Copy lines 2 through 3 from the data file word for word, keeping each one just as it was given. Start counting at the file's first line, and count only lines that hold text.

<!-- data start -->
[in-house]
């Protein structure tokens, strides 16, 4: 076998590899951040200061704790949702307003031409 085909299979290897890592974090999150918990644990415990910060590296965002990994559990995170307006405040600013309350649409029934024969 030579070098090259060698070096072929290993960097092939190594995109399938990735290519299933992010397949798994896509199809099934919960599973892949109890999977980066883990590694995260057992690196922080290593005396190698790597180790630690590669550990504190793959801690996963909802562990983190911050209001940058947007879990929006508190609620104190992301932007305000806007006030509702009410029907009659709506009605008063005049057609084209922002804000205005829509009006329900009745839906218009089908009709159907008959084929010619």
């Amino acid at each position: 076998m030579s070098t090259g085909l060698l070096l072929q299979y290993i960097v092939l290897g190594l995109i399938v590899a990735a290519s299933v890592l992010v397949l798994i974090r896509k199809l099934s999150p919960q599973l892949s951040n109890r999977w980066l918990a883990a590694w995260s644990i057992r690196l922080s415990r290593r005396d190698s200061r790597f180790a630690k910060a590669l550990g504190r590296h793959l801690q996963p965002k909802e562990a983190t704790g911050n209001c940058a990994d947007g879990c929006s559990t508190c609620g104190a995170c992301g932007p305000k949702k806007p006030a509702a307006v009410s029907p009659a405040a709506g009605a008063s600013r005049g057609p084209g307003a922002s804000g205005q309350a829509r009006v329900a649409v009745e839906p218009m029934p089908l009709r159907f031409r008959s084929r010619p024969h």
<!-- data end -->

């Protein structure tokens, strides 16, 4: 076998590899951040200061704790949702307003031409 085909299979290897890592974090999150918990644990415990910060590296965002990994559990995170307006405040600013309350649409029934024969 030579070098090259060698070096072929290993960097092939190594995109399938990735290519299933992010397949798994896509199809099934919960599973892949109890999977980066883990590694995260057992690196922080290593005396190698790597180790630690590669550990504190793959801690996963909802562990983190911050209001940058947007879990929006508190609620104190992301932007305000806007006030509702009410029907009659709506009605008063005049057609084209922002804000205005829509009006329900009745839906218009089908009709159907008959084929010619």
């Amino acid at each position: 076998m030579s070098t090259g085909l060698l070096l072929q299979y290993i960097v092939l290897g190594l995109i399938v590899a990735a290519s299933v890592l992010v397949l798994i974090r896509k199809l099934s999150p919960q599973l892949s951040n109890r999977w980066l918990a883990a590694w995260s644990i057992r690196l922080s415990r290593r005396d190698s200061r790597f180790a630690k910060a590669l550990g504190r590296h793959l801690q996963p965002k909802e562990a983190t704790g911050n209001c940058a990994d947007g879990c929006s559990t508190c609620g104190a995170c992301g932007p305000k949702k806007p006030a509702a307006v009410s029907p009659a405040a709506g009605a008063s600013r005049g057609p084209g307003a922002s804000g205005q309350a829509r009006v329900a649409v009745e839906p218009m029934p089908l009709r159907f031409r008959s084929r010619p024969h």